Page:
This is the vocation of the business leader, then: to use well what he has been entrusted with for the benefit of the common good, to be an effective collaborator in creation, and to live a life that integrates virtue with business practice for the benefit of society. None of this can be accomplished without first having a good understanding of human ecology.
These are some of the themes that will be discussed at the 2016 conference on Human Ecology at The Catholic University of America. I hope that you will join us as we humbly strive to understand and live out our vocations as Catholic business leaders.
Find out more about this upcoming conference here or access our complete conference guide.]]>
Equipping Catholics in the next America is a daily process that requires time alone with yourself and God. A re creation of the old self into a new soul with the intent of showing the face of God to a world that desperately needs to serve and love one another. Look at it as a gift of the precious moment and the power within that moment in time that you are given the opportunity to serve with openness and from love.
For the past 30 years Sport has been my life, whether I was the fiancée of an NFL player, a volleyball and football players mom, a coaches wife, a consultant to sport missionaries, or leading women in sport organizations in charitable giving and fellowship. The platform of sport is a very powerful gift that leaves me awestruck. Pope Francis states we are to “smell the sheep.” In the sport world you must first earn trust, and this takes actions and effort in mind, and soul. When the trust is achieved through the love of God, the fellowship is concrete, immediate and close at hand. A trust built on the battlefield lasts a lifetime, in sport it is deep and passionate.
Serving through a charitable event hosted by the National Football League or our family foundation with the mission of the needs of abandoned children both spiritually or physically, I have found these moments to be the most relevant significant moments and where I have felt true gratification. It has not been the Superbowls or the big games. True happiness in sport is serving in the community God has placed us in, the food kitchens, domestic violence shelters, Big Brother Big Sisters, Children’s Hospitals, Ronald McDonald Houses, and so many more charitable wonderful organizations to many to mention. We have had the opportunity to partner with organizations such as the Salvation Army, Knights of Columbus, Catholic Athletes for Christ, FOCUS Varsity Catholic. It is and will always be why I love embrace and am humbled to serve in sport. This past fall I was elected to the Board of Councilors in the American Association of The Order of Malta, my husband Jack is a Knight as well. The decision to throw my hat into the ring of serving on the Board for Malta was inspired by seeing the work done globally as a photographer in Rome for the Holy See Press Office. Malta internationally evangelizes through touching and serving millions of young and elderly in every event globally large and small. Malta is there.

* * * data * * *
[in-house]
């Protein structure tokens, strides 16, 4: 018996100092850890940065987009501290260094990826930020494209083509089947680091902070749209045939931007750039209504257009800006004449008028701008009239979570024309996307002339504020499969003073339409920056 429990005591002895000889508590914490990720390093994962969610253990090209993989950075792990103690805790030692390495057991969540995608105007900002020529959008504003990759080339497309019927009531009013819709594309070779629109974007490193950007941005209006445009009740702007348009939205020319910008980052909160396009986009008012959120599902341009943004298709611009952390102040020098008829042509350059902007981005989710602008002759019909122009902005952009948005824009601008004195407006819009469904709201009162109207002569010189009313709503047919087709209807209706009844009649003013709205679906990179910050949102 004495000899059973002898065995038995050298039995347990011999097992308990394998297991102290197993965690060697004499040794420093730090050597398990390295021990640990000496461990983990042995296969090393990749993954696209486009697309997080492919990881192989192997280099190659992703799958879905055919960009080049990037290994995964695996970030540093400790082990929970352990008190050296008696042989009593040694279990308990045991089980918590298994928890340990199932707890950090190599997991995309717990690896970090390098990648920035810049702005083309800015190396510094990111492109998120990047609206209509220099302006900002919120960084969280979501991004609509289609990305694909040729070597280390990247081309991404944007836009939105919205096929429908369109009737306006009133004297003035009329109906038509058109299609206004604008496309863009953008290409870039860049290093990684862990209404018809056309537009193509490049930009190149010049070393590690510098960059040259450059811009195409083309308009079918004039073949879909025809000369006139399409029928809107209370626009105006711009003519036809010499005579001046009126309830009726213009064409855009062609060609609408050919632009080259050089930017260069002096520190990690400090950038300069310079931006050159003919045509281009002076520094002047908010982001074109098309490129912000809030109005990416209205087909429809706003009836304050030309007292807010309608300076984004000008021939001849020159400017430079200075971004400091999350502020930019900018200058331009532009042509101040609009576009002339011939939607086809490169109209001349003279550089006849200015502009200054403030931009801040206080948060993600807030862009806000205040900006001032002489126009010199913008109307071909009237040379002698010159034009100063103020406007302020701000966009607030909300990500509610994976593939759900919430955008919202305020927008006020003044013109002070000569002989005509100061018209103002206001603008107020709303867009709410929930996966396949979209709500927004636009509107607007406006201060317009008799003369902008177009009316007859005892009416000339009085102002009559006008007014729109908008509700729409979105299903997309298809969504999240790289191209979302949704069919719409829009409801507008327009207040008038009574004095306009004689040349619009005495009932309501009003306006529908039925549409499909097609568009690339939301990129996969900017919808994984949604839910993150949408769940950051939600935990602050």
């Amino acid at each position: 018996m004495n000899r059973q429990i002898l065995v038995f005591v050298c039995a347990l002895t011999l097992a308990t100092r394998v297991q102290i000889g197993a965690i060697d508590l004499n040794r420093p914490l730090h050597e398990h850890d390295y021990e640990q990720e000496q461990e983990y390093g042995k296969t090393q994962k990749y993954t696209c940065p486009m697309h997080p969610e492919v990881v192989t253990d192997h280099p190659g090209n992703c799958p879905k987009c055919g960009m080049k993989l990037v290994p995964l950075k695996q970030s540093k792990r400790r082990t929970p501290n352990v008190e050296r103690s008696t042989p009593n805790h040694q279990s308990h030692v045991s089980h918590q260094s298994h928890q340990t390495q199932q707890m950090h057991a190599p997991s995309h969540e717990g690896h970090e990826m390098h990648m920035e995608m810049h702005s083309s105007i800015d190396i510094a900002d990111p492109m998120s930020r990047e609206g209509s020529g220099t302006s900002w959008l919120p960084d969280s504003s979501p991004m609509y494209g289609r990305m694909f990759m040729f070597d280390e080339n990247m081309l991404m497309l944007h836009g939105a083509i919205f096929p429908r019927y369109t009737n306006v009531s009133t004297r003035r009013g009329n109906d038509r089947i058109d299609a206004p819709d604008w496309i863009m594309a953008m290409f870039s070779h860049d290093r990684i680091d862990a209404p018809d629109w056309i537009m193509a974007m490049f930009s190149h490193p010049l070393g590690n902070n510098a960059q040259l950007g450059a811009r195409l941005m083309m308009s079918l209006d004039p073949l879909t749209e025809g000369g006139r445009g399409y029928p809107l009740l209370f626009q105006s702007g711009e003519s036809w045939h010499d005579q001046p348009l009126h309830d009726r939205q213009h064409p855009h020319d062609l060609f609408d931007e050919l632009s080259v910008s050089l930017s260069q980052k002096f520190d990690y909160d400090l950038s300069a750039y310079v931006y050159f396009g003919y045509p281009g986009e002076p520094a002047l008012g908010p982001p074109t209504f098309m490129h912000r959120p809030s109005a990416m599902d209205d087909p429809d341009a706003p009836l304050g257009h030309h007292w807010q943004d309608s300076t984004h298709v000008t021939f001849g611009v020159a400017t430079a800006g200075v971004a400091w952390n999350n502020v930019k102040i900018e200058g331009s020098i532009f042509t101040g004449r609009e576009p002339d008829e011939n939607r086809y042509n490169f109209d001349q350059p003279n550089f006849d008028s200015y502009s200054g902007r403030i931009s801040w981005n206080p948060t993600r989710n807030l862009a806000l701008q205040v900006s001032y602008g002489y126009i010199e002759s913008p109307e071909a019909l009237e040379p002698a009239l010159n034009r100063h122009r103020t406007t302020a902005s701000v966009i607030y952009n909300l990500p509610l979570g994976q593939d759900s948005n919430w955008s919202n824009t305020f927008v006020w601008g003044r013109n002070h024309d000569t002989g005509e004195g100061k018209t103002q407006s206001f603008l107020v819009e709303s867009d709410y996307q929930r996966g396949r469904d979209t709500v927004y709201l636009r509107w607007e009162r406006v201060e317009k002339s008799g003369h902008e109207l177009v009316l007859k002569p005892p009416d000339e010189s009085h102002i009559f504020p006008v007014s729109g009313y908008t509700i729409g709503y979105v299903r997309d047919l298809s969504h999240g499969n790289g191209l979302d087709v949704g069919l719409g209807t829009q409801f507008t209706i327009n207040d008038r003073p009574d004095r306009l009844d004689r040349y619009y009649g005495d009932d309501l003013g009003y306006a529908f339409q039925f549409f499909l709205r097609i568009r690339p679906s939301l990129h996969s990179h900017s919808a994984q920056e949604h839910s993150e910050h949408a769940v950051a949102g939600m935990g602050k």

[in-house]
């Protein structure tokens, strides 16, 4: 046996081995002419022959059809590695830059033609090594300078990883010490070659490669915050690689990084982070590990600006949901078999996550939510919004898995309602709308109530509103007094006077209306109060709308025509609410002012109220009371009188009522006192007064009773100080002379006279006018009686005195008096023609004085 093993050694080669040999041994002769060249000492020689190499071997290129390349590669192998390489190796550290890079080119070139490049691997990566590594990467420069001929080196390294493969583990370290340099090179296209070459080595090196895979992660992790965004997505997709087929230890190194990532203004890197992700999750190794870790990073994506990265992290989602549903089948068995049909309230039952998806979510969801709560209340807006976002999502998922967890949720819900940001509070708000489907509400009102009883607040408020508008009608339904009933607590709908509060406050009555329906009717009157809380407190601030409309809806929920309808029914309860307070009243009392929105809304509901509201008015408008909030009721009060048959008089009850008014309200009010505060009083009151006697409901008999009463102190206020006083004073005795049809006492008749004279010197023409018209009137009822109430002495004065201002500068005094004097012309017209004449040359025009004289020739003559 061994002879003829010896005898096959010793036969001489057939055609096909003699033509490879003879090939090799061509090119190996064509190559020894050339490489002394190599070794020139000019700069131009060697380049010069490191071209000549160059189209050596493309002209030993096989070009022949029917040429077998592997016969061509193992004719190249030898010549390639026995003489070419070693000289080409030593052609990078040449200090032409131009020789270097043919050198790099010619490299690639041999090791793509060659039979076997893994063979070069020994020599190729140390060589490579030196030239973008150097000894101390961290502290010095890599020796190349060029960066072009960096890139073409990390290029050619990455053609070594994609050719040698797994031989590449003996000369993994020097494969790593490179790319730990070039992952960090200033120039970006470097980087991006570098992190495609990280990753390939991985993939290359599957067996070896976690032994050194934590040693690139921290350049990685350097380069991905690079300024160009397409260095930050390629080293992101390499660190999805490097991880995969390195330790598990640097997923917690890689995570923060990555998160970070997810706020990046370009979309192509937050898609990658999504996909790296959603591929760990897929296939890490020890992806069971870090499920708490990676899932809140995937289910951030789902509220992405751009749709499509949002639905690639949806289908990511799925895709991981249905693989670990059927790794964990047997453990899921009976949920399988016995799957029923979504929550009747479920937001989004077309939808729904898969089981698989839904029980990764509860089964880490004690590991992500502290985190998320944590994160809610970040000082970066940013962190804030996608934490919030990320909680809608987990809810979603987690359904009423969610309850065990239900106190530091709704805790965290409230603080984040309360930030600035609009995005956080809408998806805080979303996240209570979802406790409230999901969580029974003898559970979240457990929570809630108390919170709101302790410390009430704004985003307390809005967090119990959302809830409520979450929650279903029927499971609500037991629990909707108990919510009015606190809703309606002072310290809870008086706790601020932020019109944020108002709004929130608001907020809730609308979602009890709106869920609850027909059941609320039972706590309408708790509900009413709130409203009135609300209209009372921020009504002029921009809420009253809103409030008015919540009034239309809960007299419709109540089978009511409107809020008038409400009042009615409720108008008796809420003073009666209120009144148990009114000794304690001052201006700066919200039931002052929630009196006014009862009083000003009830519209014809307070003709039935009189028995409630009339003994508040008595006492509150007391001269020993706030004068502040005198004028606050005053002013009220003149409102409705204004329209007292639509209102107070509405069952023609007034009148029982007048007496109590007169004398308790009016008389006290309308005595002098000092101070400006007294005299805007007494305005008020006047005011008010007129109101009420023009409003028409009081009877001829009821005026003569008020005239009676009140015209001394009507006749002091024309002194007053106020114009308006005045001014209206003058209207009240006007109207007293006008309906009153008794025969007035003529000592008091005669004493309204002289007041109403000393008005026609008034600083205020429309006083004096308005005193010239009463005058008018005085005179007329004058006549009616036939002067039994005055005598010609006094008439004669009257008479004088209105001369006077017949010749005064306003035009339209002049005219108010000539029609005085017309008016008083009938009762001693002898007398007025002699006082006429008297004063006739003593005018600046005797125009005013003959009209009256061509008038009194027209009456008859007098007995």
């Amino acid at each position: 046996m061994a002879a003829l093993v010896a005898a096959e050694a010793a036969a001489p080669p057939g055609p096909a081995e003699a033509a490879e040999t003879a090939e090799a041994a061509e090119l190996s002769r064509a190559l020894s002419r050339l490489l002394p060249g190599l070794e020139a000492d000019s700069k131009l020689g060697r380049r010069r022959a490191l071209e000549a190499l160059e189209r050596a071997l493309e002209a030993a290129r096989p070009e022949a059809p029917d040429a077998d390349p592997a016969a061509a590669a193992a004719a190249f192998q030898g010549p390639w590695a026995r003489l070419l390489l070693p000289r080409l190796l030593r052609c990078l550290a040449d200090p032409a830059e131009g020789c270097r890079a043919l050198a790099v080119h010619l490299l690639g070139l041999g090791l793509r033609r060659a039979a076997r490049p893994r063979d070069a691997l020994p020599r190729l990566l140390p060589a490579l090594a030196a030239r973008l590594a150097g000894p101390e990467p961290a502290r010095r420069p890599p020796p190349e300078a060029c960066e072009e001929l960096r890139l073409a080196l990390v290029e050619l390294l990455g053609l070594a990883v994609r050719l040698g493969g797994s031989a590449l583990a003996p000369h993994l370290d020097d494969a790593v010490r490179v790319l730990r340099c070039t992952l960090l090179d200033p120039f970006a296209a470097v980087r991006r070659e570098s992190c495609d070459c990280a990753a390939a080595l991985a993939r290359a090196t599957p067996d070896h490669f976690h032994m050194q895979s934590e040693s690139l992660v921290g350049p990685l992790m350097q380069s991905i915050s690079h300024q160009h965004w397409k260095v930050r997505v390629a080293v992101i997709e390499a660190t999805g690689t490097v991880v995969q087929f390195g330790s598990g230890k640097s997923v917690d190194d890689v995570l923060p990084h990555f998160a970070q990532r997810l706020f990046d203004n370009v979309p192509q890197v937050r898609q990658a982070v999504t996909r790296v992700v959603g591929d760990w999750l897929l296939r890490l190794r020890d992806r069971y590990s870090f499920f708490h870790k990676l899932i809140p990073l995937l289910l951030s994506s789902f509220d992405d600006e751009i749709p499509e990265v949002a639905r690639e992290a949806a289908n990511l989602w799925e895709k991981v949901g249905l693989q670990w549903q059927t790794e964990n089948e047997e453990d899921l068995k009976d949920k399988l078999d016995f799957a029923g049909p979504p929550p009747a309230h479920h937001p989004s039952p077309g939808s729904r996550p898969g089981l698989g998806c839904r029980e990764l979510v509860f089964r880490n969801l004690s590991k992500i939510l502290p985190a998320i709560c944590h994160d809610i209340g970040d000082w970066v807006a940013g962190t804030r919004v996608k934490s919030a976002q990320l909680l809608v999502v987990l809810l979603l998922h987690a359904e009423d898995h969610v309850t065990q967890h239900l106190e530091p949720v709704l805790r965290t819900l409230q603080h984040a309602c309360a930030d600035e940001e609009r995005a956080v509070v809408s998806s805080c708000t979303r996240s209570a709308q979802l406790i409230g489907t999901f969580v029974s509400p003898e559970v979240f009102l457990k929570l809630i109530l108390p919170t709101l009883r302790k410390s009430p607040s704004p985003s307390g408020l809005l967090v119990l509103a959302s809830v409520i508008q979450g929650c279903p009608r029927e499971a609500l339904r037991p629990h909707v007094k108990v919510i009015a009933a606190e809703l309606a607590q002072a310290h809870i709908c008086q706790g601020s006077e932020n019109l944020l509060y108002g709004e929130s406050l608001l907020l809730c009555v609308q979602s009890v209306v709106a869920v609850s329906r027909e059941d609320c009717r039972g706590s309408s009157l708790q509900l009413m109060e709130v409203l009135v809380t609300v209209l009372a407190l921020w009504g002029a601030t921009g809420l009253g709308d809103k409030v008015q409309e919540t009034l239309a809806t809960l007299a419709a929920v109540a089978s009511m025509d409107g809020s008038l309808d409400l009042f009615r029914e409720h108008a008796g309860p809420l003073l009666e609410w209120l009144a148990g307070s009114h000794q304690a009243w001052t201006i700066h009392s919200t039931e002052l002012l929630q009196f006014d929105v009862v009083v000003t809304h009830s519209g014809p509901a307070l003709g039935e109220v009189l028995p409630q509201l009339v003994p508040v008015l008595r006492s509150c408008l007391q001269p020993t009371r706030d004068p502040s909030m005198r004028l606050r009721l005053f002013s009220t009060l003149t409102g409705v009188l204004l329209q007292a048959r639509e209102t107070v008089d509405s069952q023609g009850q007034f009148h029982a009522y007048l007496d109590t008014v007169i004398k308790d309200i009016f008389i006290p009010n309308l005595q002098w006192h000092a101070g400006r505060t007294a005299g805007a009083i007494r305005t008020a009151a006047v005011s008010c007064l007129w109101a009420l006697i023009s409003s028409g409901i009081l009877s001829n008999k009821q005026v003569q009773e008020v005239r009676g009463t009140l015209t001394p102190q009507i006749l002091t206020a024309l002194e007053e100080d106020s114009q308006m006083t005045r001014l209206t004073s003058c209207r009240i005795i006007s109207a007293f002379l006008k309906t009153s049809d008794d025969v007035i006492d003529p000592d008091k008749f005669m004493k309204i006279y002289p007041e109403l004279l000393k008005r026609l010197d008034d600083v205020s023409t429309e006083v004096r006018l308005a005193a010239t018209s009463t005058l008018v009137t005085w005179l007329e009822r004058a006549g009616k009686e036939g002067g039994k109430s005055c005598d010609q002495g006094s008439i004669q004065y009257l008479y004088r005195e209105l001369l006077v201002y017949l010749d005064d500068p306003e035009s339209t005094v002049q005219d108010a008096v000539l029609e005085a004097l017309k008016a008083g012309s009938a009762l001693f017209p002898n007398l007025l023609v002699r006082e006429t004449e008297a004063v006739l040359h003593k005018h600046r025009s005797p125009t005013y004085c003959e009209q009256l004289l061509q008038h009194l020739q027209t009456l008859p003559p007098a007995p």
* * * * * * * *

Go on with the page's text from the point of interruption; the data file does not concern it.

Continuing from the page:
My husband Jack, and I met with Bishop Barber of the Oakland Diocese within a week of accepting the job offer of Head Coach to request a team chaplain that would not only celebrate mass, but a young man that could also create communion and fellowship with our young athletic men. I asked one of our player wives to take the lead to form bible studies for the season. Sport wives move and have no support or family and are thrown into the fire very easily through the pressures of the media, and living life in a bubble. They need each other, and lean on each other. I always say my sisters in sport understand the trials of the sport celebrity life better than my biological sisters. This season we had several bible studies for the women and our team Chaplain, Father Derek celebrated mass twice a week in the Raider practice facility. He was available for confession or just to be a trusted good man the young players to talk to. For this is huge in the spiritual realm, our workday is Sunday and many young men and women in the world of sport are not getting the privilege of celebrating mass.